Thieves of the Wild Frontier ; HISTORY ++ Blood and Thunder by Hampton Sides LITTLE, BROWN [Pound]20

By McLynn, Frank | The Independent on Sunday (London, England), February 11, 2007 | Go to article overview
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Thieves of the Wild Frontier ; HISTORY ++ Blood and Thunder by Hampton Sides LITTLE, BROWN [Pound]20

McLynn, Frank, The Independent on Sunday (London, England)

Hampton Sides's outstanding narrative history has all the virtues: stirring set-pieces, deft character studies, colourful descriptions of battles and of nature, plus full avoidance of politically correct nonsense wherein North American Indians are solely noble savages. This is not the complete account of "How the West Was Won" and still less a complete history of the savage Indian wars, but is the story of two forces of nature colliding, and Sides's intention, as in Hardy's poem "The Convergence of the Twain", is to demonstrate the step-by-step, remorseless process of Fate by which the two sides impacted.

On one side is the Navajo nation, based in New Mexico and eastern Arizona, one of the larger North American tribes, who called themselves the Dine. Unlike, say, the Blackfeet, Comanche or Apache, the Navajo-Dine were not great warriors. Ostensibly pastoralists tending vast herds of sheep and goats, they were in reality accomplished thieves who had been a headache to the Spanish colonists for more than a century.

Spain conquered Mexico in the 16th century but it was not until the 1700s that the Spanish got around to the colonisation of California and what is now the American Southwest. Unable to station large garrisons in the far outposts of the empire of "New Spain", the Spanish colonists were at the mercy of large, populous raiding tribes like the Navajo. Whenever they tried to take a tough line with their tormentors, they proved militarily incompetent to do so. In 1835, Mexico suffered its own Little Big Horn when an army of several hundred entered the Copper Pass in Navajo territory. The veteran chief, Narbona, laid a perfectly timed ambush and slaughtered nearly all the invaders.

Things changed a decade later when the occupying power in New Mexico's capital, Santa Fe, changed character. The notorious doctrine of Manifest Destiny saw US president Polk pick a fight with Mexico as a pretext for sending his armies south of the Rio Grande. In the one-sided Mexican American war, in which the future warriors of the American Civil War - Grant, Lee, Sherman, etc - were all blooded, the young, aggressive United States utterly defeated their Latin opponents. Part of the bounty paid by Mexico at the end of the conflict was California, New Mexico and most of Arizona; Texas, independent since 1836, also joined the Union.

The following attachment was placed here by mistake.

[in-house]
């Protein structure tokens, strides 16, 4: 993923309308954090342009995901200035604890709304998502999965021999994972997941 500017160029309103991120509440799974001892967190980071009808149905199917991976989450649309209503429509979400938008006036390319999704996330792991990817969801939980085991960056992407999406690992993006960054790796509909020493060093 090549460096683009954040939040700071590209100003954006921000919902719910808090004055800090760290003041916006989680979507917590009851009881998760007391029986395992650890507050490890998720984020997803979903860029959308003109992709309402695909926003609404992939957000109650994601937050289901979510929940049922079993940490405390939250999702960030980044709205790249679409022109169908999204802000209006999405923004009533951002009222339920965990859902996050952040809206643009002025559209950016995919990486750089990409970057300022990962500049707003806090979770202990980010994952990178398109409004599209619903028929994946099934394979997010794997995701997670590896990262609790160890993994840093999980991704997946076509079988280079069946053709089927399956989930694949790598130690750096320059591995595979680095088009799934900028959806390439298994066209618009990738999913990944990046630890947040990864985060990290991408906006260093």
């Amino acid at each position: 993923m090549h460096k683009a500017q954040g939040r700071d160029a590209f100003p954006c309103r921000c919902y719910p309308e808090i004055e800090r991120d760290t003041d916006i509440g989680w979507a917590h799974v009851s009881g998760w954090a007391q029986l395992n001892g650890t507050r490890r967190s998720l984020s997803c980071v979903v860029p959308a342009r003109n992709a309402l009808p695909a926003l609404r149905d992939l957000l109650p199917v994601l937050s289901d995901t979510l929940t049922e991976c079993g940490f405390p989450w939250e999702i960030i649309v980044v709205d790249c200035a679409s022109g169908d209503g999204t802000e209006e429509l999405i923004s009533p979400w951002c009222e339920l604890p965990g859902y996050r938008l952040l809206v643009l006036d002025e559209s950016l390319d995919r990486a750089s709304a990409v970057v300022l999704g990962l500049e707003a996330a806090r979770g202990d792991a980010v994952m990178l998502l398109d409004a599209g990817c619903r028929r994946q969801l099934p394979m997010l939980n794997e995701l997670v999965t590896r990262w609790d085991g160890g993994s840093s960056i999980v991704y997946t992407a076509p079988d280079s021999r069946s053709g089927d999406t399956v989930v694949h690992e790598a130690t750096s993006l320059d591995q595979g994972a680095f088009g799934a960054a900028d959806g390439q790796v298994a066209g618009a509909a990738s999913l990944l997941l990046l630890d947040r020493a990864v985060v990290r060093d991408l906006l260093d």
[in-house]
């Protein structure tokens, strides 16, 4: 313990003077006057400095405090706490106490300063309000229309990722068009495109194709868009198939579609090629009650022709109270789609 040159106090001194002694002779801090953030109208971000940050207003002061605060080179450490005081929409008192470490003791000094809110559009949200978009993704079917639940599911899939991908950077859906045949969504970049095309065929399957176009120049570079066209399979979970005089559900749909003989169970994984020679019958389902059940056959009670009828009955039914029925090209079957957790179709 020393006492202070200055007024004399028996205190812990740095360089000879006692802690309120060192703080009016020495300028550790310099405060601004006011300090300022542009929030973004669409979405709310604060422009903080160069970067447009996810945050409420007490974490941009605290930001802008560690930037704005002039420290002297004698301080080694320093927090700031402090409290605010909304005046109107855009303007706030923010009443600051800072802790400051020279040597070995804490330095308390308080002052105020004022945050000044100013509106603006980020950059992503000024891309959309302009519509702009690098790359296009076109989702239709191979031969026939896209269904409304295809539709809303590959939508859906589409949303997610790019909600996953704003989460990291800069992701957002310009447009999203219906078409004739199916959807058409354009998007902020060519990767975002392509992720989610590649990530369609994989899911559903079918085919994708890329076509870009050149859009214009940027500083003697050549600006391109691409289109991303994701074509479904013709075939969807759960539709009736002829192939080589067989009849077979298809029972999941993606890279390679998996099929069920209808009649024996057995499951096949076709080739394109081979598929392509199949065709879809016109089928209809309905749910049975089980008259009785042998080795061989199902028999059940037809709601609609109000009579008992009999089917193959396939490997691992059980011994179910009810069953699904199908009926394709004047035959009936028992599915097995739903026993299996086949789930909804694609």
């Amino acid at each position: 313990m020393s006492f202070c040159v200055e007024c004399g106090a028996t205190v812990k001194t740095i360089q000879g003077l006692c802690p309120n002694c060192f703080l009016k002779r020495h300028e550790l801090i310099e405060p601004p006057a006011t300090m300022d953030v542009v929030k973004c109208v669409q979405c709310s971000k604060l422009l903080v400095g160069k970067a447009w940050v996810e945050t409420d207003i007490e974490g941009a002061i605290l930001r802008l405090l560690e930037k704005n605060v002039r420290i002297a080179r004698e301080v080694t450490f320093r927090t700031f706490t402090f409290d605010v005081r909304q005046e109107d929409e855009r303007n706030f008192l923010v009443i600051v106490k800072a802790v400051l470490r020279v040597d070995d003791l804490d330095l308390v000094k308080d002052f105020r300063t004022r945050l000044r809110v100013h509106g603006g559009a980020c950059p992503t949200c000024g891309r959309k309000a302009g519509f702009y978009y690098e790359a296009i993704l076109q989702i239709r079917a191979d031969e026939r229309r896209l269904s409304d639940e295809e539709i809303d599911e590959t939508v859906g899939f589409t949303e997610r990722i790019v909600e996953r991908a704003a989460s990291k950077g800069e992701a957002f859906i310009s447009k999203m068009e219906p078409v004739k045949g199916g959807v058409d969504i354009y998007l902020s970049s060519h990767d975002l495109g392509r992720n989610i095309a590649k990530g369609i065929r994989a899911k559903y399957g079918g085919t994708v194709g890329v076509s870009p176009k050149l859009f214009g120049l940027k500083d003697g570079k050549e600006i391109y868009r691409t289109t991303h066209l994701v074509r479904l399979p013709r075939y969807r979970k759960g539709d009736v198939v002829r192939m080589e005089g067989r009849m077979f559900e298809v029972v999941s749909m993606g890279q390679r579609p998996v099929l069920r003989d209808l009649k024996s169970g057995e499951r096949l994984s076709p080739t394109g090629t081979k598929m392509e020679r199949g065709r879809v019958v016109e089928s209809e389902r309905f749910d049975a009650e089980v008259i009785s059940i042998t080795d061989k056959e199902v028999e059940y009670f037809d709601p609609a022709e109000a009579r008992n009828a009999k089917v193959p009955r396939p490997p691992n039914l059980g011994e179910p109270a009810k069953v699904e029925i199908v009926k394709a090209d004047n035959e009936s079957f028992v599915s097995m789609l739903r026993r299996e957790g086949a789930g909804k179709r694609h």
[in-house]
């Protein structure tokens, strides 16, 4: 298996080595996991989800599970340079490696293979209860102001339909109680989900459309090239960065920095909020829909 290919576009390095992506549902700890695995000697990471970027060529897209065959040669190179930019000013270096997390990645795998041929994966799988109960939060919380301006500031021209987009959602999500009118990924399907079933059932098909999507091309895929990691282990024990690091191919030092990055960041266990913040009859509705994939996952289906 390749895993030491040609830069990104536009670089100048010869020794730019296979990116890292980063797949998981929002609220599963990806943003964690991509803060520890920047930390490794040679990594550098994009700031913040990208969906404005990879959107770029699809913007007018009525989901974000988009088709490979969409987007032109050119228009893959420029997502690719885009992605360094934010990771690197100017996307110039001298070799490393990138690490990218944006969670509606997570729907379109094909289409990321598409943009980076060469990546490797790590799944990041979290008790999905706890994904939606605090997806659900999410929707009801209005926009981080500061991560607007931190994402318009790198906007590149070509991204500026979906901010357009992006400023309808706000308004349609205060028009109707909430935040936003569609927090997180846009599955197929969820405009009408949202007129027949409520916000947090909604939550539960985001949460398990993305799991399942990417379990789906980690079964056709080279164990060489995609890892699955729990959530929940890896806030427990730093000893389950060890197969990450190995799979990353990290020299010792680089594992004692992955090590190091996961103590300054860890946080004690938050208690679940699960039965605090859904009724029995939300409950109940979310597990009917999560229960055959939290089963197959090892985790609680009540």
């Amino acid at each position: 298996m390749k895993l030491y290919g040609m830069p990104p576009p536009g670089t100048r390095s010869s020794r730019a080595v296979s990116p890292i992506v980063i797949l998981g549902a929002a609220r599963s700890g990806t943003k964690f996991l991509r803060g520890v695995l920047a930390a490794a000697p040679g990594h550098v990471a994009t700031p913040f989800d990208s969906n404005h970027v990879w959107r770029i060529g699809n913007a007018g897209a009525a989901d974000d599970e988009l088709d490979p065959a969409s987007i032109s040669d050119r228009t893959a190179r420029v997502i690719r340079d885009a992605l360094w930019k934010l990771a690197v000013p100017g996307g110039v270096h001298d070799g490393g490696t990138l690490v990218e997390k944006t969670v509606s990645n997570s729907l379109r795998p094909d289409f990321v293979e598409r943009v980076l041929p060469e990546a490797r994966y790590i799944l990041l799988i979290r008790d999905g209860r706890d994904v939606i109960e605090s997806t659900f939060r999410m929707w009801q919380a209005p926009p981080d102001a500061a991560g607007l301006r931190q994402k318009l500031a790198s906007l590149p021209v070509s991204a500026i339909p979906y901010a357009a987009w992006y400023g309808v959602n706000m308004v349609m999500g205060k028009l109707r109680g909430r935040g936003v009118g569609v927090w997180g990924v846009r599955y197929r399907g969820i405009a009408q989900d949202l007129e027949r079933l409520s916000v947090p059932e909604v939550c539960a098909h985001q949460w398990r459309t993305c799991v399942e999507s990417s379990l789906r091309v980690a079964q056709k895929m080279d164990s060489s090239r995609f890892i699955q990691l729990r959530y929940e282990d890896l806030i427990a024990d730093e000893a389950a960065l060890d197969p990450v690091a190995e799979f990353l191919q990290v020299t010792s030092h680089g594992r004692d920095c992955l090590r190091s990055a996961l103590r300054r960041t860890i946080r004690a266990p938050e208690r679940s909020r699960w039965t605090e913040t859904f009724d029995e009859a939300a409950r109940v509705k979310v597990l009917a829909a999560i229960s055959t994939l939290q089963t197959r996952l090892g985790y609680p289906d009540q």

From 1846, then, the Navajo had a much more powerful and formidable enemy to contend with. No longer would ranchers accept the loss of vast herds as part of the price for living in the great outdoors; nor was Washington prepared to accept Navajo thieving as a "natural right" of the Native Americans. The capable chief Narbona saw the writing in the wall, but could not persuade the younger hotheads of the need to tread more warily. The hubris of large- scale raiding would inevitably attract nemesis but, luckily for the Navajo, the day of reckoning was postponed by the struggle over slavery within the United States and then the bloodletting of the Civil War itself.

Inevitably, New Mexico was sucked into the maelstrom of the "war between the states". Sides gives us full value on the Civil War in the West in 1862, the contest of generals Sibley (Confederate) against Canby (Federal) and the battle of Glorieta which saw Blue prevail against Gray. Once the threat from the South had been disposed of, it was time to deal with the "enemy within"- the Dine.

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